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Here's what we learned from young Kenyans about what gender inequality in nursing looks like for them.
What does gender inequality look like for nurses in Kenya? How does it affect nurses every day at work? And what does it mean for the country’s response to the COVID-19 pandemic?
We’ve found that young people are a key part of the answers to these questions. More than half of the world’s population is under 30, with an even higher proportion in sub-Saharan Africa.
Health systems are fighting the COVID-19 pandemic with only half their reserves if they don’t meaningfully engage young people in health workforce leadership, particularly nursing.
Young Kenyans are looking for careers where they can give back to their communities, but they often aren’t finding the support they need to enter health workforce professions. This is especially true for women, who make up 90% the nursing workforce worldwide but occupy only 25% of leadership roles.
The stereotype was that nursing is only for women because it “requires a big heart and compassionate mind.”
Here are some of the things we’ve learned from young Kenyans about what might help address these issues.
Despite increasing recognition of the gendered perceptions of health work (nursing and midwifery in particular), social changes to address these barriers are slow to come.
Nursing student Jane Muthoni Mutegi grew up believing the pervasive stereotype in her community that nursing is a job only for women because it “requires a big heart and compassionate mind.” Meanwhile, male nursing student Samuel Kamau Kuria’s decision to pursue nursing was met with negativity—his friends and family calling him a “coward.”
Another student, Catherine Kimeu, is scared that becoming pregnant will have a huge impact on her job. Unfortunately, she has reason to believe this -- when one of her colleagues was required to be on bedrest for 28 weeks due to a complicated pregnancy, she lost her job while also facing blame from her husband.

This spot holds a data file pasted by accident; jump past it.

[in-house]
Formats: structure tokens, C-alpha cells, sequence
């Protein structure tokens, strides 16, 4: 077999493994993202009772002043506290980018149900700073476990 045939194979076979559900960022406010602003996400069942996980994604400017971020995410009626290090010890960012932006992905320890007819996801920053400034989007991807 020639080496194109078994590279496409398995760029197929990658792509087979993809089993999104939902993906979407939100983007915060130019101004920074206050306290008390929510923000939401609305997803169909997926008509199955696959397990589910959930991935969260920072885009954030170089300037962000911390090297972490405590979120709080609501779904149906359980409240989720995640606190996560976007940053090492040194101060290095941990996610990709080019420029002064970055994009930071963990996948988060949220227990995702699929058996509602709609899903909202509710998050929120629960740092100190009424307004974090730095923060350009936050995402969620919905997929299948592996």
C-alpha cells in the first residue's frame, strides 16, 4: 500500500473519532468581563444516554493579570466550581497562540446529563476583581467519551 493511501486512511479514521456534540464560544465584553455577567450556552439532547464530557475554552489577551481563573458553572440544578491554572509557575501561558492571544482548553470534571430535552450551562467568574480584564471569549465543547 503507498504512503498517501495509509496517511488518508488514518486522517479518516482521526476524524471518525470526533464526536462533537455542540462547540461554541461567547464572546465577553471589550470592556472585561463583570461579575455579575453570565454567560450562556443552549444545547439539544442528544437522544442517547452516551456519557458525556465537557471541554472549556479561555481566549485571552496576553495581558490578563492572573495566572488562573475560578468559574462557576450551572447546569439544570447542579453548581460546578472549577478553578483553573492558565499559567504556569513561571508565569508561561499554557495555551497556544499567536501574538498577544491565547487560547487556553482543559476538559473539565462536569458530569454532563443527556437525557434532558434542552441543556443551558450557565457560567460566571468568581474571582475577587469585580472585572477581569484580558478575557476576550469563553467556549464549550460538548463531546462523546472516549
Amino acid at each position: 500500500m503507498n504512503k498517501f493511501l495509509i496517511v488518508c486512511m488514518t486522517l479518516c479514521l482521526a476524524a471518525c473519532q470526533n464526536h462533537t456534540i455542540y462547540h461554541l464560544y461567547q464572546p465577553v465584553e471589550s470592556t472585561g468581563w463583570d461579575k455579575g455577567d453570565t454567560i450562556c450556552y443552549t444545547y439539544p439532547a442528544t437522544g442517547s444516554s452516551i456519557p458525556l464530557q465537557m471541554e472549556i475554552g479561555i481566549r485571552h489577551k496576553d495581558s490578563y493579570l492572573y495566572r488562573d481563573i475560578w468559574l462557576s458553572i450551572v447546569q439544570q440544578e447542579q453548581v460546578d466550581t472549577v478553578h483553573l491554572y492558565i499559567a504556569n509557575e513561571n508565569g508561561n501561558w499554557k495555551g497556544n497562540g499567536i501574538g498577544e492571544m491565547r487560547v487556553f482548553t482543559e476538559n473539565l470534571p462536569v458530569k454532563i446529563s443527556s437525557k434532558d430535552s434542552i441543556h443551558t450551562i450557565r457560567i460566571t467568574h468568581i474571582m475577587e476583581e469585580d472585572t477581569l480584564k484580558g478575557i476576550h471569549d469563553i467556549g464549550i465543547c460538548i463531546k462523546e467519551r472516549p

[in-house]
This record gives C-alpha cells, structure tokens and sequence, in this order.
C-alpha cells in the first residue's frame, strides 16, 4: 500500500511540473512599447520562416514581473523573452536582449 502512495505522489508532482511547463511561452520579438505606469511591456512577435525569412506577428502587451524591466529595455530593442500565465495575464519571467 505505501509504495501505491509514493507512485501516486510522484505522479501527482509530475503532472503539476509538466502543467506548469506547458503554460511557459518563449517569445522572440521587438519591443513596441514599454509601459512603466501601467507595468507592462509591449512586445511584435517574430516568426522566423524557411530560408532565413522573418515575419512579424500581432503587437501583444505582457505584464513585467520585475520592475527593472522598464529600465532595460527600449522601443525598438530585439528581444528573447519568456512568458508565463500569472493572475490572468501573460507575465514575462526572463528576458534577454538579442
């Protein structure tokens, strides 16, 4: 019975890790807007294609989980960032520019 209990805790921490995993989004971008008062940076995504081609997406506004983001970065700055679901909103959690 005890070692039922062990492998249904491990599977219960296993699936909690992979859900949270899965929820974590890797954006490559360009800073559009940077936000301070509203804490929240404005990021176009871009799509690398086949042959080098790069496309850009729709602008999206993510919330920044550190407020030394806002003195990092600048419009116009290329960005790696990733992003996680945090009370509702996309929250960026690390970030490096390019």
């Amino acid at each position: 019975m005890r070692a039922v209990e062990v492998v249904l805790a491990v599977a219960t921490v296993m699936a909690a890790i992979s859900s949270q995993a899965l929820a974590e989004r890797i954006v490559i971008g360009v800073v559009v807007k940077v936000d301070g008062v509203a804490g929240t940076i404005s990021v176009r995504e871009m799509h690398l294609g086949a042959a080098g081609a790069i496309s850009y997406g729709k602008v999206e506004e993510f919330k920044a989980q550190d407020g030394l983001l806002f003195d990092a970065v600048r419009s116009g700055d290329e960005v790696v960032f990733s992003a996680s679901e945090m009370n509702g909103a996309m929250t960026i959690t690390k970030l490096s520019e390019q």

Rose Irungu, a fellow student, has also seen recent mothers forced to return to work after only three months (Kenya’s paid maternity leave time) even though the World Health Organization recommends six months of exclusive breastfeeding.
Kenyan health workers are routinely deployed far away from home, which makes many students concerned about whether and how they might raise their own families.
There are also difficulties outside of the clinic. Jane has seen multiple female nurses struggle with their husbands not trusting them about being required to work overnight, and their communities often think of nursing jobs as low-skill, simply “cleaning wounds.”
When Samuel was growing up in rural Kenya, there were no doctors or nurses in his community. Today there are just two.
Despite the challenges they face on the job, many students want to return to their home communities once they finish schooling and work for those who supported them (including communities that fundraised for their school fees on their behalf).